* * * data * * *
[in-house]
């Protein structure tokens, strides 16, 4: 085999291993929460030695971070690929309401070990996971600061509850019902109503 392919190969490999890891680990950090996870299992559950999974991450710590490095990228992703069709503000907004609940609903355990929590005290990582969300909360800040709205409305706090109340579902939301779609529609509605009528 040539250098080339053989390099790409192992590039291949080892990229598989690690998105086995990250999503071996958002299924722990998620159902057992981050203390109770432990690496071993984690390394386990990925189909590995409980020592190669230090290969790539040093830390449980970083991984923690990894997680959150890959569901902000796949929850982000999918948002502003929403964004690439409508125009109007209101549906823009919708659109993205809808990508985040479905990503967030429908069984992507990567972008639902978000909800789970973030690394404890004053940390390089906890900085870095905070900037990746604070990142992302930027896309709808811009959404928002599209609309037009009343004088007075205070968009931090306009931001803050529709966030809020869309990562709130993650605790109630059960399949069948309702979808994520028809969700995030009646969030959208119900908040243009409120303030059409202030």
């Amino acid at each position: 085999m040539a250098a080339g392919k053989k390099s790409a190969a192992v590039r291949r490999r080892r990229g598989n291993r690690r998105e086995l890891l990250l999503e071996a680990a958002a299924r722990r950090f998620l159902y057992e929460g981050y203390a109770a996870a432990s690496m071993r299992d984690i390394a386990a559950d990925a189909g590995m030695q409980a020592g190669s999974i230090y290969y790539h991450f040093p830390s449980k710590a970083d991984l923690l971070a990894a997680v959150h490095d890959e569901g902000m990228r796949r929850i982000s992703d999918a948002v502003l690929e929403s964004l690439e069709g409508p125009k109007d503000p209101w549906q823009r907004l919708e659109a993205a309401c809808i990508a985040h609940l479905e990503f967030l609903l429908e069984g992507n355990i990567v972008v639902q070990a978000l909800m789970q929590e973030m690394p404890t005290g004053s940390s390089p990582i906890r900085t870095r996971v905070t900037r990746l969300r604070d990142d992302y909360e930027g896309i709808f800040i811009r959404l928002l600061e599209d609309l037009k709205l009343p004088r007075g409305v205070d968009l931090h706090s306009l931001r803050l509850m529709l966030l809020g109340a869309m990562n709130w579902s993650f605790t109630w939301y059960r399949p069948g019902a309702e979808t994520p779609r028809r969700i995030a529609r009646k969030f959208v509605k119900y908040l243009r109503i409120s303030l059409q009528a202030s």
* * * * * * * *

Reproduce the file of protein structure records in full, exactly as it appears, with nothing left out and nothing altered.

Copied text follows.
[in-house]
């Protein structure tokens, strides 16, 4: 085999291993929460030695971070690929309401070990996971600061509850019902109503 392919190969490999890891680990950090996870299992559950999974991450710590490095990228992703069709503000907004609940609903355990929590005290990582969300909360800040709205409305706090109340579902939301779609529609509605009528 040539250098080339053989390099790409192992590039291949080892990229598989690690998105086995990250999503071996958002299924722990998620159902057992981050203390109770432990690496071993984690390394386990990925189909590995409980020592190669230090290969790539040093830390449980970083991984923690990894997680959150890959569901902000796949929850982000999918948002502003929403964004690439409508125009109007209101549906823009919708659109993205809808990508985040479905990503967030429908069984992507990567972008639902978000909800789970973030690394404890004053940390390089906890900085870095905070900037990746604070990142992302930027896309709808811009959404928002599209609309037009009343004088007075205070968009931090306009931001803050529709966030809020869309990562709130993650605790109630059960399949069948309702979808994520028809969700995030009646969030959208119900908040243009409120303030059409202030």
């Amino acid at each position: 085999m040539a250098a080339g392919k053989k390099s790409a190969a192992v590039r291949r490999r080892r990229g598989n291993r690690r998105e086995l890891l990250l999503e071996a680990a958002a299924r722990r950090f998620l159902y057992e929460g981050y203390a109770a996870a432990s690496m071993r299992d984690i390394a386990a559950d990925a189909g590995m030695q409980a020592g190669s999974i230090y290969y790539h991450f040093p830390s449980k710590a970083d991984l923690l971070a990894a997680v959150h490095d890959e569901g902000m990228r796949r929850i982000s992703d999918a948002v502003l690929e929403s964004l690439e069709g409508p125009k109007d503000p209101w549906q823009r907004l919708e659109a993205a309401c809808i990508a985040h609940l479905e990503f967030l609903l429908e069984g992507n355990i990567v972008v639902q070990a978000l909800m789970q929590e973030m690394p404890t005290g004053s940390s390089p990582i906890r900085t870095r996971v905070t900037r990746l969300r604070d990142d992302y909360e930027g896309i709808f800040i811009r959404l928002l600061e599209d609309l037009k709205l009343p004088r007075g409305v205070d968009l931090h706090s306009l931001r803050l509850m529709l966030l809020g109340a869309m990562n709130w579902s993650f605790t109630w939301y059960r399949p069948g019902a309702e979808t994520p779609r028809r969700i995030a529609r009646k969030f959208v509605k119900y908040l243009r109503i409120s303030l059409q009528a202030s």